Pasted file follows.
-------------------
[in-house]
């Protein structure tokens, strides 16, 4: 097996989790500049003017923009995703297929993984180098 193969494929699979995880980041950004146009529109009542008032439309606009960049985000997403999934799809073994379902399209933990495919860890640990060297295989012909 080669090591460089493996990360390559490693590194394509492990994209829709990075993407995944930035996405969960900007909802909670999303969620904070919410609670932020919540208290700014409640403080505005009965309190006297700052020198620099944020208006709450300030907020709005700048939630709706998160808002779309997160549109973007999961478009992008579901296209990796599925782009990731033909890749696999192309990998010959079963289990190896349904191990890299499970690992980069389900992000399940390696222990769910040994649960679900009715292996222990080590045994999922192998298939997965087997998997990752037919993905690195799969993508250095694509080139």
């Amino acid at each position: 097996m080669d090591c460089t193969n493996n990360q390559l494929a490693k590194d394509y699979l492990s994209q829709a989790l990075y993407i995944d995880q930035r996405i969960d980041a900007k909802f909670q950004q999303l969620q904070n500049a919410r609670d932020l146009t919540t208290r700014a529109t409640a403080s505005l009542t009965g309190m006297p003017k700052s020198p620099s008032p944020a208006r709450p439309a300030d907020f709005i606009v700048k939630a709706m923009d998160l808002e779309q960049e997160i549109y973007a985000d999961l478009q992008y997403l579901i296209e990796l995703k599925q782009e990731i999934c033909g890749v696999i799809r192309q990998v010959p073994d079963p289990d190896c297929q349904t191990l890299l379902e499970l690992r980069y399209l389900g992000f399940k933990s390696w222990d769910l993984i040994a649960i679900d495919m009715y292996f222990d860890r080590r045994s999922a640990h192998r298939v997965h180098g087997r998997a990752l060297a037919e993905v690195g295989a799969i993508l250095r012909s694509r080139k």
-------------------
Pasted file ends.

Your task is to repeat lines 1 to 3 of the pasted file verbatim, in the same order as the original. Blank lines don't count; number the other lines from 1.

[in-house]
């Protein structure tokens, strides 16, 4: 097996989790500049003017923009995703297929993984180098 193969494929699979995880980041950004146009529109009542008032439309606009960049985000997403999934799809073994379902399209933990495919860890640990060297295989012909 080669090591460089493996990360390559490693590194394509492990994209829709990075993407995944930035996405969960900007909802909670999303969620904070919410609670932020919540208290700014409640403080505005009965309190006297700052020198620099944020208006709450300030907020709005700048939630709706998160808002779309997160549109973007999961478009992008579901296209990796599925782009990731033909890749696999192309990998010959079963289990190896349904191990890299499970690992980069389900992000399940390696222990769910040994649960679900009715292996222990080590045994999922192998298939997965087997998997990752037919993905690195799969993508250095694509080139």
């Amino acid at each position: 097996m080669d090591c460089t193969n493996n990360q390559l494929a490693k590194d394509y699979l492990s994209q829709a989790l990075y993407i995944d995880q930035r996405i969960d980041a900007k909802f909670q950004q999303l969620q904070n500049a919410r609670d932020l146009t919540t208290r700014a529109t409640a403080s505005l009542t009965g309190m006297p003017k700052s020198p620099s008032p944020a208006r709450p439309a300030d907020f709005i606009v700048k939630a709706m923009d998160l808002e779309q960049e997160i549109y973007a985000d999961l478009q992008y997403l579901i296209e990796l995703k599925q782009e990731i999934c033909g890749v696999i799809r192309q990998v010959p073994d079963p289990d190896c297929q349904t191990l890299l379902e499970l690992r980069y399209l389900g992000f399940k933990s390696w222990d769910l993984i040994a649960i679900d495919m009715y292996f222990d860890r080590r045994s999922a640990h192998r298939v997965h180098g087997r998997a990752l060297a037919e993905v690195g295989a799969i993508l250095r012909s694509r080139k």